Is the Free Slow International Data Service Offered by T-Mobile Really Practical?

T-Mobile's slow international data service is sometimes faster than promised.
T-Mobile’s slow international data service is sometimes faster than promised.

Last year T-Mobile announced an extraordinary change in its international data charging policies.  In addition to selling blocks of regular high speed data at high prices, the same as other wireless carriers (eg 500 MB for $50), it also started giving away unlimited free slow speed data in most but not all countries (about 120 countries are included).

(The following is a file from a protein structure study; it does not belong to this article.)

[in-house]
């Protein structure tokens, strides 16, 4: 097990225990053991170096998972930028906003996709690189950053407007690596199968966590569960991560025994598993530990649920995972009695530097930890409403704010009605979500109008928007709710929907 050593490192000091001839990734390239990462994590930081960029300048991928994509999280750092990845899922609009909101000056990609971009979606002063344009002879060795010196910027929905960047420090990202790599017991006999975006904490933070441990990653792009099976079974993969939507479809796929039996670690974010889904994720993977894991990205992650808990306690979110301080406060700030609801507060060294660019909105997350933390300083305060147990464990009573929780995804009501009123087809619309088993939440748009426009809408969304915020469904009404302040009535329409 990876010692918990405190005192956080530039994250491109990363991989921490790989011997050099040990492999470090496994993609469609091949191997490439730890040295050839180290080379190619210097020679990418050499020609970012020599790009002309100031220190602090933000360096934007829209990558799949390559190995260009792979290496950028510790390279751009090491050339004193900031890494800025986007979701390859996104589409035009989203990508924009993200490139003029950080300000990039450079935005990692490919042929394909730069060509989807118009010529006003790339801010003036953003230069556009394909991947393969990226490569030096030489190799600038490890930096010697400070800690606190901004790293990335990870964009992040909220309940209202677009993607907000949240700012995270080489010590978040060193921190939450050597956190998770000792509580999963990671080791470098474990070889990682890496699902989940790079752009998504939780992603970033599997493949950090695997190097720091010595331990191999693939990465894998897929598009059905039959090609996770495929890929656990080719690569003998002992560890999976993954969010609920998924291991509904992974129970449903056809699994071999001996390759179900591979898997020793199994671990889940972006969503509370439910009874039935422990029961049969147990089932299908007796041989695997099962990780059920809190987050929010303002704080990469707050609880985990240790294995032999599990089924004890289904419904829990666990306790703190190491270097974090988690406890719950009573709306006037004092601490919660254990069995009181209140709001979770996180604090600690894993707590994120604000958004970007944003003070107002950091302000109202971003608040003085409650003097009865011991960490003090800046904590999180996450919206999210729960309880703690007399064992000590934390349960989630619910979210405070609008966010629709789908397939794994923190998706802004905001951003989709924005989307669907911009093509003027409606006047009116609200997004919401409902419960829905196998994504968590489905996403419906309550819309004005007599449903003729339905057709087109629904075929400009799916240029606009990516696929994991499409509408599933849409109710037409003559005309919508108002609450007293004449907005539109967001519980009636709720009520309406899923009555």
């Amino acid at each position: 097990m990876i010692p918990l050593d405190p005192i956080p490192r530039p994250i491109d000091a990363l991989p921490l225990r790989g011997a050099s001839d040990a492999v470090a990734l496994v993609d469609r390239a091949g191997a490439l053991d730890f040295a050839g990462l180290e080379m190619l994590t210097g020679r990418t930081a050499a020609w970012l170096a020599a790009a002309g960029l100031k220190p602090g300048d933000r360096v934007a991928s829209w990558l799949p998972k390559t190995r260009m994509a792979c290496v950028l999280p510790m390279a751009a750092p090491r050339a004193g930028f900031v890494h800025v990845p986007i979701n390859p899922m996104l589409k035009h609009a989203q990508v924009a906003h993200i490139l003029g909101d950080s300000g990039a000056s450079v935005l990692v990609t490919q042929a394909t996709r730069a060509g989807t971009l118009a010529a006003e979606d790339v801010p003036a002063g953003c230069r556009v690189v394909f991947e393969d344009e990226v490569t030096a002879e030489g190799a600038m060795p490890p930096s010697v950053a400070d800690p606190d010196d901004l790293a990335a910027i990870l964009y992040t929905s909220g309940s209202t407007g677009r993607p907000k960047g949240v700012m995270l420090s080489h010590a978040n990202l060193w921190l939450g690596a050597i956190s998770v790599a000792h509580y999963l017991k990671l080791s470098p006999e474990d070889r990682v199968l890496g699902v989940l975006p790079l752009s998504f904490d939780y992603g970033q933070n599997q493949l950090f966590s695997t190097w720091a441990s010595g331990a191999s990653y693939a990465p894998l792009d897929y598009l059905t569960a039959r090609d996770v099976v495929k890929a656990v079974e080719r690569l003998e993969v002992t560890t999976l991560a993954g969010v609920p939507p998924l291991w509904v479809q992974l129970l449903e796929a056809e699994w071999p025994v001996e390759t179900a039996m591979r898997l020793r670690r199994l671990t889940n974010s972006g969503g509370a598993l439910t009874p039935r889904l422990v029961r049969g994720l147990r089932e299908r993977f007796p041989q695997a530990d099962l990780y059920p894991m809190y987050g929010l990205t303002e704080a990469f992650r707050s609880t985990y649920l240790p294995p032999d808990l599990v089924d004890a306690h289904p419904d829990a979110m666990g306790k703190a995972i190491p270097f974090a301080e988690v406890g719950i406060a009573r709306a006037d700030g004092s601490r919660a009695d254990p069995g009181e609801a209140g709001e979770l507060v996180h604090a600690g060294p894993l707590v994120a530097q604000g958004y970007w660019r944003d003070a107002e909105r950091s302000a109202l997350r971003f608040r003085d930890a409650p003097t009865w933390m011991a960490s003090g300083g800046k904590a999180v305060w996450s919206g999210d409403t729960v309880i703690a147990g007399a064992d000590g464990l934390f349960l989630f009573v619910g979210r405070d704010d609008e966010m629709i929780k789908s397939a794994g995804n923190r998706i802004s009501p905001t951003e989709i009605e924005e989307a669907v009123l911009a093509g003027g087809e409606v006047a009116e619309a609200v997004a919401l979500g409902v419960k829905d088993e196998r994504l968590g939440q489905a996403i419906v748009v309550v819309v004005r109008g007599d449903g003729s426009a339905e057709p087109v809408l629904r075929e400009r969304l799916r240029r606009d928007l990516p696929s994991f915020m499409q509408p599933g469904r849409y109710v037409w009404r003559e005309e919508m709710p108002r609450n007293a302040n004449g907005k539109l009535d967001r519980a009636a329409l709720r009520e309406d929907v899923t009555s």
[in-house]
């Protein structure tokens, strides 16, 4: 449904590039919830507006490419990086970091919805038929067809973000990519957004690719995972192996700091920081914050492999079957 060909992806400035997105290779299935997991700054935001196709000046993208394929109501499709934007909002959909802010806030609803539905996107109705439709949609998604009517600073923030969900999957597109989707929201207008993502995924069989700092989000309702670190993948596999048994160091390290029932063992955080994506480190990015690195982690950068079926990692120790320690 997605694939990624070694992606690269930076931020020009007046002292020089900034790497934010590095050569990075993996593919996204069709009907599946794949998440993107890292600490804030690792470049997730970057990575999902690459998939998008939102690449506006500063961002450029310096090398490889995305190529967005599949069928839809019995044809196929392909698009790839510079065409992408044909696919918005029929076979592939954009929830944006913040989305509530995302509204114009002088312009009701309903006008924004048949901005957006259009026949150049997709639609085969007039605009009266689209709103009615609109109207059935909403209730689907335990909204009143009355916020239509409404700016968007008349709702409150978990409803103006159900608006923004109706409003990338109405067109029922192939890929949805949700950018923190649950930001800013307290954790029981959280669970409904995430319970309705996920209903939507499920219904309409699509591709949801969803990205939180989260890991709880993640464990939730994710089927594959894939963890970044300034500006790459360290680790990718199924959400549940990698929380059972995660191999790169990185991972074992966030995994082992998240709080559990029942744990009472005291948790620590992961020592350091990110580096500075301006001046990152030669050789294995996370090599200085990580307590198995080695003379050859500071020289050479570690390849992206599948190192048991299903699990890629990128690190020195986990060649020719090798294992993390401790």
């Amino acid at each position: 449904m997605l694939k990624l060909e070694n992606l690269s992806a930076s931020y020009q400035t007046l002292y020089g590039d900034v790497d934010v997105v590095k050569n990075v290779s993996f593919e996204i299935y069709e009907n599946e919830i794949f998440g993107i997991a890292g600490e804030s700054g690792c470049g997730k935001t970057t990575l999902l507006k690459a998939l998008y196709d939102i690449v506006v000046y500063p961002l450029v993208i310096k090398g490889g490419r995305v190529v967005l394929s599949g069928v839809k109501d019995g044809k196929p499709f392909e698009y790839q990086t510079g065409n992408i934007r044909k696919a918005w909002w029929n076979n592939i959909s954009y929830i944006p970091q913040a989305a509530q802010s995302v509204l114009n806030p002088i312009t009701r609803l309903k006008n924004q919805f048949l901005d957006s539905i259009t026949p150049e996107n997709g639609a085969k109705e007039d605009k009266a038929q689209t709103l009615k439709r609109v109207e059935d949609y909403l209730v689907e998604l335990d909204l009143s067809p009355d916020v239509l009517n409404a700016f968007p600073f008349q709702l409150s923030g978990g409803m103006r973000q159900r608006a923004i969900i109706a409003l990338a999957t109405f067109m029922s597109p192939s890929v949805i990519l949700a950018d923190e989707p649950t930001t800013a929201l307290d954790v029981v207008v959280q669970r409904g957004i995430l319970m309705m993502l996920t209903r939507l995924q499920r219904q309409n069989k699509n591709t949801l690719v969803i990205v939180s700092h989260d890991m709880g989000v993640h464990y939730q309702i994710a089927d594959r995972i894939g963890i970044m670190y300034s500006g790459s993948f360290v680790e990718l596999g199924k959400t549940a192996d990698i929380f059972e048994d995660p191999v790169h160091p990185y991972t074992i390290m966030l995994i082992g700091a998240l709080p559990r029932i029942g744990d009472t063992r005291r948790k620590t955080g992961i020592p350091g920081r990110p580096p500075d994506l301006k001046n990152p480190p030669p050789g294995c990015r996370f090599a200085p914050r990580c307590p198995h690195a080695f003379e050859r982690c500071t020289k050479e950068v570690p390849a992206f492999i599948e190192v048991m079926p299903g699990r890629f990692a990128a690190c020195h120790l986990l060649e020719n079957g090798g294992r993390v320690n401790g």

The slow free data was said to be limited to speeds of about 128 kbps.  That’s massively slower than the potential maximum speeds of high speed 3G, 4G and LTE services, and many people (me included!) worried it would be too slow to be of any use.  After all, you get what you pay for, right?

So, clearly, the catch appeared to be that the data service is ‘slow’ rather than ‘fast’.  But just how much slower than ‘normal’ or ‘fast’ data speeds is the free T-Mobile slow service?  We’ll answer that question if you first tell us how high is up!

By this we mean that all wireless data services vary enormously in their speed.  This is because each cell tower has a fairly low maximum bandwidth capacity.  If only one person is using the tower’s data bandwidth, their phone probably gets most or all the speed theoretically available.  But as more users start simultaneously sharing the data bandwidth, speeds start to quickly drop down.  Weak signals also slow down data speeds further.